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Child Abuse Negl. 2000 Sep;24(9):1127-49.

Programs for the promotion of family wellness and the prevention of child maltreatment: a meta-analytic review.

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Department of Psychology, Wilfrid Laurier University, Waterloo, Ontario, Canada.



The objectives were to determine the effectiveness of programs in promoting family wellness and preventing child maltreatment and to identify factors that moderate program success.


Meta-analysis, employing a 3-step model testing procedure, was used to review 56 programs designed to promote family wellness and prevent child maltreatment.


The effect sizes for proactive interventions were larger at follow-up than at post-assessment, while the effect sizes for reactive interventions were higher at post-assessment than follow-up. The lowest effect sizes for home visitation programs on child maltreatment were for programs with 12 or fewer visits and less than a 6-month duration. Intensive family preservation programs with high levels of participant involvement, an empowerment/strengths-based approach, and a component of social support had higher effect sizes than programs without those elements. Also, both home visitation and intensive family preservation interventions achieved higher effect sizes with participants of mixed socioeconomic status (SES) than participants with low SES.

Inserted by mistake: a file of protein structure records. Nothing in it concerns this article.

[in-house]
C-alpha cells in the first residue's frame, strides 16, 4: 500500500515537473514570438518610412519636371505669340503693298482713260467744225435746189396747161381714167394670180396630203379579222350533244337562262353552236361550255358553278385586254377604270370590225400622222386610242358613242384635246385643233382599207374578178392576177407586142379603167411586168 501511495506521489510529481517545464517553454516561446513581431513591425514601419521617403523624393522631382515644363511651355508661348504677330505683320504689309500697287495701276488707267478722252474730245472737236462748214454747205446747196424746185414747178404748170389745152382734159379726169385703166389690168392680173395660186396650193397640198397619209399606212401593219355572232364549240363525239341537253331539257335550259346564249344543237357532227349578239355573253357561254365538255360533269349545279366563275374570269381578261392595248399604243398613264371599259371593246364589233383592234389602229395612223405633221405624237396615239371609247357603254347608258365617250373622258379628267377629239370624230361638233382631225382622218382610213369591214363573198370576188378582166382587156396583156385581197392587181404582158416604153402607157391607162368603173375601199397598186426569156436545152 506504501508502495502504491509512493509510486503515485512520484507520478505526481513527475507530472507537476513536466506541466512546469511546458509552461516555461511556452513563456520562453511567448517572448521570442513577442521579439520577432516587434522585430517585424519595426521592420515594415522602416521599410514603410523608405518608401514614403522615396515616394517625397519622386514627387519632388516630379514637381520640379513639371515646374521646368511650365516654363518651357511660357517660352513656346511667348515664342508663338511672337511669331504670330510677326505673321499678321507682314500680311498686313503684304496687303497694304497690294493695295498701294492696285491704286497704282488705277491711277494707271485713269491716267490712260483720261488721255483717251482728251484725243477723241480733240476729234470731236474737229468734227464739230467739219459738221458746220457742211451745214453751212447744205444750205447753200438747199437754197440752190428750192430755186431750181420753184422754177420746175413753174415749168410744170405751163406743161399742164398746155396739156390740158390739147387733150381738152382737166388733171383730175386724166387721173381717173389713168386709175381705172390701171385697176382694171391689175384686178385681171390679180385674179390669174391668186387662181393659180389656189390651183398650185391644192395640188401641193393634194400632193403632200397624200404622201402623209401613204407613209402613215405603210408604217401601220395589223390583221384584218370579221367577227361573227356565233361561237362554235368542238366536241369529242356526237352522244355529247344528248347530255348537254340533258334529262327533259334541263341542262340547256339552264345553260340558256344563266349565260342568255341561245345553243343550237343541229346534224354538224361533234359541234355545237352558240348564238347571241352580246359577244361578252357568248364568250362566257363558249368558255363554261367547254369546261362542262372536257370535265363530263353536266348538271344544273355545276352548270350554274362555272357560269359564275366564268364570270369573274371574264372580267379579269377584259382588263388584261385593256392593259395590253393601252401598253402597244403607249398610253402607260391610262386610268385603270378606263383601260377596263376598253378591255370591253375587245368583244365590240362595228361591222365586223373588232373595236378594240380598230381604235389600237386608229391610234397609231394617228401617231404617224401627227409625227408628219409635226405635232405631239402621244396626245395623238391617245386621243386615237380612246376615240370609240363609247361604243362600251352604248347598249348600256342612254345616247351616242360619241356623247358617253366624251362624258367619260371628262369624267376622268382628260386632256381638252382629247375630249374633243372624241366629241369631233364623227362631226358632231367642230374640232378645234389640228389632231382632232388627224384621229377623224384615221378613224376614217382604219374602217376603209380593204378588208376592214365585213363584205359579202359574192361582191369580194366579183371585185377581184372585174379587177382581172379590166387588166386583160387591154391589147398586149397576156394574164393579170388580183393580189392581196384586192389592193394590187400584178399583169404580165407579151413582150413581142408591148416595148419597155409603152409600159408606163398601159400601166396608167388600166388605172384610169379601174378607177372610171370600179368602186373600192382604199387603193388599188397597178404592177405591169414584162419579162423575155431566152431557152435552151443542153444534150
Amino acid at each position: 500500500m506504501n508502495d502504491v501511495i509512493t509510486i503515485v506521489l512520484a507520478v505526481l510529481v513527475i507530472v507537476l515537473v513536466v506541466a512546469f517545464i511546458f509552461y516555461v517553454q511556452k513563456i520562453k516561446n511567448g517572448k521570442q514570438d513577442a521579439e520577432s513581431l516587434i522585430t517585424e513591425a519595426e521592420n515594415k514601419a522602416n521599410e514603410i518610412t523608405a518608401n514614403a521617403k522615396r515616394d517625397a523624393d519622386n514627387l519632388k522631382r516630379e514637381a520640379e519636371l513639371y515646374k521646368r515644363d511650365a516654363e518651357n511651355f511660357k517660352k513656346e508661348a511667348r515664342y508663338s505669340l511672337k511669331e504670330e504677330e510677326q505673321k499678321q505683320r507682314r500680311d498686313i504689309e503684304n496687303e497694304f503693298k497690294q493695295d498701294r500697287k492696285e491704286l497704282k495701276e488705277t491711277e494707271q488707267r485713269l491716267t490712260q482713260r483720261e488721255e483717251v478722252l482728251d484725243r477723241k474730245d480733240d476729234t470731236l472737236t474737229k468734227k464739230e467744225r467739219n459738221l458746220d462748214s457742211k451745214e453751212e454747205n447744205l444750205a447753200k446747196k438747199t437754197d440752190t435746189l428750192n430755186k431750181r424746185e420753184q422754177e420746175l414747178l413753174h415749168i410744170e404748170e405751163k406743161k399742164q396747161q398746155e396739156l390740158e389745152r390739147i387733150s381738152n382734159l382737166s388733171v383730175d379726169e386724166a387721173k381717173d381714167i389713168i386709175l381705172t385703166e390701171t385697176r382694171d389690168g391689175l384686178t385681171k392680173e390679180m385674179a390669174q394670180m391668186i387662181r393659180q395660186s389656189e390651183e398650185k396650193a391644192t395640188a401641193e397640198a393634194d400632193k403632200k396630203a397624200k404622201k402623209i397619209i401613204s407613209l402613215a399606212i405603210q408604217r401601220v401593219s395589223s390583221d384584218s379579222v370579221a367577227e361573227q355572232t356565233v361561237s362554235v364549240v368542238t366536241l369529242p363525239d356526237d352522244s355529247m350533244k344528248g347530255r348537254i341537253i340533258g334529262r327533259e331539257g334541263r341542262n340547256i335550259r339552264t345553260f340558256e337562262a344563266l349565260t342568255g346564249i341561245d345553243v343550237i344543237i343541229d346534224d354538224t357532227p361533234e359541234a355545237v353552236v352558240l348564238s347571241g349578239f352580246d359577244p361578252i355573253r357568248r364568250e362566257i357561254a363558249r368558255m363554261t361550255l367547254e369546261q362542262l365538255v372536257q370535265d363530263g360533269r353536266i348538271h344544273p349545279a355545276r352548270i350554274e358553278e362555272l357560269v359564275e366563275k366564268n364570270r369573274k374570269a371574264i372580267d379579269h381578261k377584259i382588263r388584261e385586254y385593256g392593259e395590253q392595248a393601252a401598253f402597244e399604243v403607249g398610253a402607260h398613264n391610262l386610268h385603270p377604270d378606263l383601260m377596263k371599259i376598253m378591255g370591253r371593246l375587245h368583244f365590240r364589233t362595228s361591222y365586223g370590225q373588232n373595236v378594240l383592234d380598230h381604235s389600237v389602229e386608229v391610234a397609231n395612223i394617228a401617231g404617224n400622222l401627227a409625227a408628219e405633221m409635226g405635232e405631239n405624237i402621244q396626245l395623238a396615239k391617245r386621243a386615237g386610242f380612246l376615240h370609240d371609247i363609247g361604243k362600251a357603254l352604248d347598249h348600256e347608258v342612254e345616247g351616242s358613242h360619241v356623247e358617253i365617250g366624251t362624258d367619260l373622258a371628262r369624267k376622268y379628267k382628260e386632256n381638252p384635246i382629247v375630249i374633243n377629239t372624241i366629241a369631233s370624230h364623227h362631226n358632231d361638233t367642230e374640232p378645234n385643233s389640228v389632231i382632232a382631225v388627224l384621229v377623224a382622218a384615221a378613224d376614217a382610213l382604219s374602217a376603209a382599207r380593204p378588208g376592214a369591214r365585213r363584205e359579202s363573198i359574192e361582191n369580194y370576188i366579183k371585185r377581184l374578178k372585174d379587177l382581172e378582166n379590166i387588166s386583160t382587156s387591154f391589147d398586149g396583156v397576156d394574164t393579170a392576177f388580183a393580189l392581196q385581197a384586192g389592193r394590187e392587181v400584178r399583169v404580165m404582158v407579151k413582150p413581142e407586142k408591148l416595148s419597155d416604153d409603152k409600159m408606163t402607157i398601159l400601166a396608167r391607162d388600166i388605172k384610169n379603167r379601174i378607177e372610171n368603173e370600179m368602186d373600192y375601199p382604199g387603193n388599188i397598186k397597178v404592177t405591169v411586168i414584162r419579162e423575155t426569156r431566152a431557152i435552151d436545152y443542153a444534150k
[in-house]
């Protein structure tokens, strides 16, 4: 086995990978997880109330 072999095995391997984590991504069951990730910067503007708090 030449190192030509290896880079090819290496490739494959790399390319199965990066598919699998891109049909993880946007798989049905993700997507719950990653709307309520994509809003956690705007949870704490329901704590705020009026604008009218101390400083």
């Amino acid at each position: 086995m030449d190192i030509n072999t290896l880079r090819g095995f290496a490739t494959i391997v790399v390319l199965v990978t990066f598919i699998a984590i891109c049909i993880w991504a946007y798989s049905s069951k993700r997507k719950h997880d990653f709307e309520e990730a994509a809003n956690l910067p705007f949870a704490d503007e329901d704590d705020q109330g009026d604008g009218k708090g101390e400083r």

The total mean weighted effect size was .41, indicating that outcomes for the intervention group exceed 66% of those in control/comparison groups. The findings from this review demonstrated that child maltreatment can be prevented and that family wellness can be promoted.

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